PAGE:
IBC — Looking at Digital Radio Options
     

AMSTERDAM — IBC2013 has focused on the future of radio throughout the show. The session entitled “Internet Radio: Threat or Accelerator to DAB Digital Radio,” and organized by the WorldDMB Forum, offered a glimpse into where broadcast radio and the Internet are going. Held Monday Sept. 16, at 11:30 a.m., the free workshop drew a hefty crowd.

During the presentation, EBU Media Director Annika Nyberg took a look at where DAB/DAB+ is situated among the various delivery methods. She explained that the EBU believes the future of radio is digital and hybrid, reminding the audience that the organization launched the Euro-Chip, which integrates radio standards, such as digital DAB/DAB+/DMB and FM, into one universal radio receiver to overcome incompatibilities.

Ford Ennals of Digital Radio UK informed participants about how the United Kingdom is approaching digital, pointing out that today in the U.K. some 37% of listening is across digital platforms and within that 70% is DAB listening. He also said that in-home digital has now overtaken FM in the country and that the U.K. government is expected to make a statement in the coming months about the timing of digital adoption in the country.

Radio “futurologist” and Managing Director of Media UK, James Cridland, indicated that it isn’t about one platform or another. He explained that evidence shows the audience listening to broadcast and said that broadcasters need to use the Internet to grow existing business by cleverly using the different platforms to expand reach and offer personalized services.

“Internet should be used to make the broadcast experience better,” he said. “It is not Internet versus broadcast. It is Internet and broadcast.”

All speakers agreed that they need to work together to make the user experience better and that it is mandatory to provide quality, distinctive content and also on the importance of getting radio into smartphones. “Broadcast needs to be in the phone,” said Ennals, “and it has to happen this year.”

Panel members also offered advice to broadcasters from the Netherlands, who have just begun the rollout of DAB+, saying that those involved need to give a real reason for listeners to tune into digital and to inform the audience about the additional choices. Representatives from the Netherlands said that they expect to have 100% coverage outdoors by Jan. 2014, and that the Dutch government is making a real effort to fund DAB+.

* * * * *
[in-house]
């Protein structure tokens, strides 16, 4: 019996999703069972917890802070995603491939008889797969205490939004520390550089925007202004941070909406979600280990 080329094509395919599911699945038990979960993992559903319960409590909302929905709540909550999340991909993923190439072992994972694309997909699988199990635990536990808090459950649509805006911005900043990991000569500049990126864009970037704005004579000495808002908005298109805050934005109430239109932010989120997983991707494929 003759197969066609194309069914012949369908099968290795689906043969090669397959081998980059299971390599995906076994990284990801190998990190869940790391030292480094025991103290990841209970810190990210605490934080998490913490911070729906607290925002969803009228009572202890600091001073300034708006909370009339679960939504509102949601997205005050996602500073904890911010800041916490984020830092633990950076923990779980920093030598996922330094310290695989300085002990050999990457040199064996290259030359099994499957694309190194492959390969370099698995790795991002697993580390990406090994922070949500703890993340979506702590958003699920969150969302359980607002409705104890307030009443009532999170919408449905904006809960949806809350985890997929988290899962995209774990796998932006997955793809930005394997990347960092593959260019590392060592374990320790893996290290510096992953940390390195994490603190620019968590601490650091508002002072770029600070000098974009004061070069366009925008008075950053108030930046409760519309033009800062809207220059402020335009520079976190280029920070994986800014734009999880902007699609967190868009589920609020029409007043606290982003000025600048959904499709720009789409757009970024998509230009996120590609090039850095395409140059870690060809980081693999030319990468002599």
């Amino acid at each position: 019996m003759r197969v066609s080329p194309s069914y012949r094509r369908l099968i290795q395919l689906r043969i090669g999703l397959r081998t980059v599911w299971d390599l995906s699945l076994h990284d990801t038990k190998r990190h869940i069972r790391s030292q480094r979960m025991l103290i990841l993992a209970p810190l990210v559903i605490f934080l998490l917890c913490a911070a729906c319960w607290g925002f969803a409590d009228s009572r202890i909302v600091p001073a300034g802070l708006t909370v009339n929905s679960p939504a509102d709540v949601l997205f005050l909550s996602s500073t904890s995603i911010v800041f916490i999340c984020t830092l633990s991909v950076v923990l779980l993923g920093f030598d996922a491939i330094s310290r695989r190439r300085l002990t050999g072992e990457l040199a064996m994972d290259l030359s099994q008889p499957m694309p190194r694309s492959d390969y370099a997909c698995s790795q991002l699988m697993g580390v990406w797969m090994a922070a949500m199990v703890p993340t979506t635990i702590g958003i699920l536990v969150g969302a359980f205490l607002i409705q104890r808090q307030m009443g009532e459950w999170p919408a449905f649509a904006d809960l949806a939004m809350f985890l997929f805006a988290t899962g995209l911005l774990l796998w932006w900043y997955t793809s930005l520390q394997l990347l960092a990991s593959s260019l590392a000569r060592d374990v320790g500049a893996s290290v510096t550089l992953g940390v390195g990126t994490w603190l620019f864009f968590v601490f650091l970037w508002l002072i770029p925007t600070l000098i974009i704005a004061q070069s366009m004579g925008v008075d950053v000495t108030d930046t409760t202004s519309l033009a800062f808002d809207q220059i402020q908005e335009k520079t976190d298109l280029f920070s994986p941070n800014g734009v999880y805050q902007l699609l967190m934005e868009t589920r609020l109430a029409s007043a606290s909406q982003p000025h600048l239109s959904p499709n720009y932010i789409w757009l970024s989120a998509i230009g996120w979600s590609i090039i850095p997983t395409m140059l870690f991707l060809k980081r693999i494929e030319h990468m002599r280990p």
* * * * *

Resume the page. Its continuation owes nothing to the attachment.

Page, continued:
Back on the show floor, the Telos Alliance announced that it named Sound4 as a contributing organization. The French company’s processing offerings will be marketed under the Omnia brand, with the acknowledgement “powered by Sound4.”

Harris introduced a new range of DAB transmitters, Maxiva VAX.

Jünger Audio revealed a new product direction, creating solution-based packages for its product range — one, the company says, that is designed to make it much easier for customers to identify the processing solution they are looking for.

There were many other novelties, which we will be highlighting in the form of new product and news announcements over the coming days.

As of Monday evening — a day before the close of this year’s show, IBC2013 had welcomed some 50,569 attendees. The 2012 event attracted a total of 50,937 professionals from more than 160 countries.

 


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Comment List:

EBU Recommendation R138 (aligned with Euro-Chip’s campaign) refers to both DAB/DAB+ and DRM. If DAB coverage is not possible, the EBU approved DRM as an alternative. DRM+ (for FM) tests have been successful in France & Norway. DRM is also supported and developed by countries like India. DRM is the first global broadcast standard to adopt xHE-AAC & a strong option aligned to mobile platforms.
By DRM Project Office on 9/26/2013
I feel that radio is becoming increasing out of place at IBC, which is now totally dominated by visuals. Sound has always been a distant second. The interesting stands have shifted from the hardware halls like 8 and 9 to Halls 1 and 2. In the latter you used to find boring satellite distributors. But these guys have discovered consumers and are designing interfaces that people want.
By Jonathan Marks on 9/18/2013

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